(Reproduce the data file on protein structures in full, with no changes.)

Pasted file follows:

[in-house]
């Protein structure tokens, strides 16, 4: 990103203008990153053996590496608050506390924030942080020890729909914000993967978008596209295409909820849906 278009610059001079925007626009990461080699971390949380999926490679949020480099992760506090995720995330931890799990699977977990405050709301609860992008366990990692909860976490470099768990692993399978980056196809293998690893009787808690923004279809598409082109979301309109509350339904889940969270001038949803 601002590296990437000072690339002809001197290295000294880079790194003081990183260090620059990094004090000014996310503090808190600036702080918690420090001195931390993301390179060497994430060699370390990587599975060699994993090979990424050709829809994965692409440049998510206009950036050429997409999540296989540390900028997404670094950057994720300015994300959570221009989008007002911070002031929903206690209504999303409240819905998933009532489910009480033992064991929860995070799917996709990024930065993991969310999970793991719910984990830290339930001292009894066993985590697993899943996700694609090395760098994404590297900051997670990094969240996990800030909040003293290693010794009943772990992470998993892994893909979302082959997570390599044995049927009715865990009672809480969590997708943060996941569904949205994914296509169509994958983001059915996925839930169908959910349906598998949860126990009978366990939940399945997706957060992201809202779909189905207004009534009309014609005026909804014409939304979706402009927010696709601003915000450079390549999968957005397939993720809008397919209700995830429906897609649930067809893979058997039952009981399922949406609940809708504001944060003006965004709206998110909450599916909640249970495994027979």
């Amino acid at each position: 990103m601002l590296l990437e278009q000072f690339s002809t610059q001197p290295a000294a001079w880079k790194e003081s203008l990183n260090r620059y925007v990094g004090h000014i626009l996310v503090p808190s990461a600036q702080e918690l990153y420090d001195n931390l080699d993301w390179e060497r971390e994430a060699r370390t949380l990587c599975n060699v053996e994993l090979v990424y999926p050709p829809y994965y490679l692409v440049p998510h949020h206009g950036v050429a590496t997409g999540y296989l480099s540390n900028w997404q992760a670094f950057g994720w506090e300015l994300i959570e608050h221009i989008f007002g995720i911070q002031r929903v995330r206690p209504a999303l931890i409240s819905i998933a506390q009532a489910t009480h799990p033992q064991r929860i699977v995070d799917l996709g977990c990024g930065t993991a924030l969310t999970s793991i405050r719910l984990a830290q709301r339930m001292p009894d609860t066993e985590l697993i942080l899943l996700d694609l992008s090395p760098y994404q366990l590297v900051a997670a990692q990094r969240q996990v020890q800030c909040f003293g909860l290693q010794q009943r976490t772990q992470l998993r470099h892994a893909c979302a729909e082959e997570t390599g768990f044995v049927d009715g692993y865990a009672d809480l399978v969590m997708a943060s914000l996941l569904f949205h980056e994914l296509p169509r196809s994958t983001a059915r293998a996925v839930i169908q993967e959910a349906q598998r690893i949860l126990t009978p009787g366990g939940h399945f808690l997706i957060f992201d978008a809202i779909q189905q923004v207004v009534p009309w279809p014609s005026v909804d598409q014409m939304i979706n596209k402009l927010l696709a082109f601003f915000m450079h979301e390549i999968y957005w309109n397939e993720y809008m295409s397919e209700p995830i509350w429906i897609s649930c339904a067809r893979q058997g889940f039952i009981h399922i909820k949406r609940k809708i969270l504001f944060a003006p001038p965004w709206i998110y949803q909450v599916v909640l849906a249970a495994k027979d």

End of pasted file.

[in-house]
């Protein structure tokens, strides 16, 4: 990103203008990153053996590496608050506390924030942080020890729909914000993967978008596209295409909820849906 278009610059001079925007626009990461080699971390949380999926490679949020480099992760506090995720995330931890799990699977977990405050709301609860992008366990990692909860976490470099768990692993399978980056196809293998690893009787808690923004279809598409082109979301309109509350339904889940969270001038949803 601002590296990437000072690339002809001197290295000294880079790194003081990183260090620059990094004090000014996310503090808190600036702080918690420090001195931390993301390179060497994430060699370390990587599975060699994993090979990424050709829809994965692409440049998510206009950036050429997409999540296989540390900028997404670094950057994720300015994300959570221009989008007002911070002031929903206690209504999303409240819905998933009532489910009480033992064991929860995070799917996709990024930065993991969310999970793991719910984990830290339930001292009894066993985590697993899943996700694609090395760098994404590297900051997670990094969240996990800030909040003293290693010794009943772990992470998993892994893909979302082959997570390599044995049927009715865990009672809480969590997708943060996941569904949205994914296509169509994958983001059915996925839930169908959910349906598998949860126990009978366990939940399945997706957060992201809202779909189905207004009534009309014609005026909804014409939304979706402009927010696709601003915000450079390549999968957005397939993720809008397919209700995830429906897609649930067809893979058997039952009981399922949406609940809708504001944060003006965004709206998110909450599916909640249970495994027979």
């Amino acid at each position: 990103m601002l590296l990437e278009q000072f690339s002809t610059q001197p290295a000294a001079w880079k790194e003081s203008l990183n260090r620059y925007v990094g004090h000014i626009l996310v503090p808190s990461a600036q702080e918690l990153y420090d001195n931390l080699d993301w390179e060497r971390e994430a060699r370390t949380l990587c599975n060699v053996e994993l090979v990424y999926p050709p829809y994965y490679l692409v440049p998510h949020h206009g950036v050429a590496t997409g999540y296989l480099s540390n900028w997404q992760a670094f950057g994720w506090e300015l994300i959570e608050h221009i989008f007002g995720i911070q002031r929903v995330r206690p209504a999303l931890i409240s819905i998933a506390q009532a489910t009480h799990p033992q064991r929860i699977v995070d799917l996709g977990c990024g930065t993991a924030l969310t999970s793991i405050r719910l984990a830290q709301r339930m001292p009894d609860t066993e985590l697993i942080l899943l996700d694609l992008s090395p760098y994404q366990l590297v900051a997670a990692q990094r969240q996990v020890q800030c909040f003293g909860l290693q010794q009943r976490t772990q992470l998993r470099h892994a893909c979302a729909e082959e997570t390599g768990f044995v049927d009715g692993y865990a009672d809480l399978v969590m997708a943060s914000l996941l569904f949205h980056e994914l296509p169509r196809s994958t983001a059915r293998a996925v839930i169908q993967e959910a349906q598998r690893i949860l126990t009978p009787g366990g939940h399945f808690l997706i957060f992201d978008a809202i779909q189905q923004v207004v009534p009309w279809p014609s005026v909804d598409q014409m939304i979706n596209k402009l927010l696709a082109f601003f915000m450079h979301e390549i999968y957005w309109n397939e993720y809008m295409s397919e209700p995830i509350w429906i897609s649930c339904a067809r893979q058997g889940f039952i009981h399922i909820k949406r609940k809708i969270l504001f944060a003006p001038p965004w709206i998110y949803q909450v599916v909640l849906a249970a495994k027979d």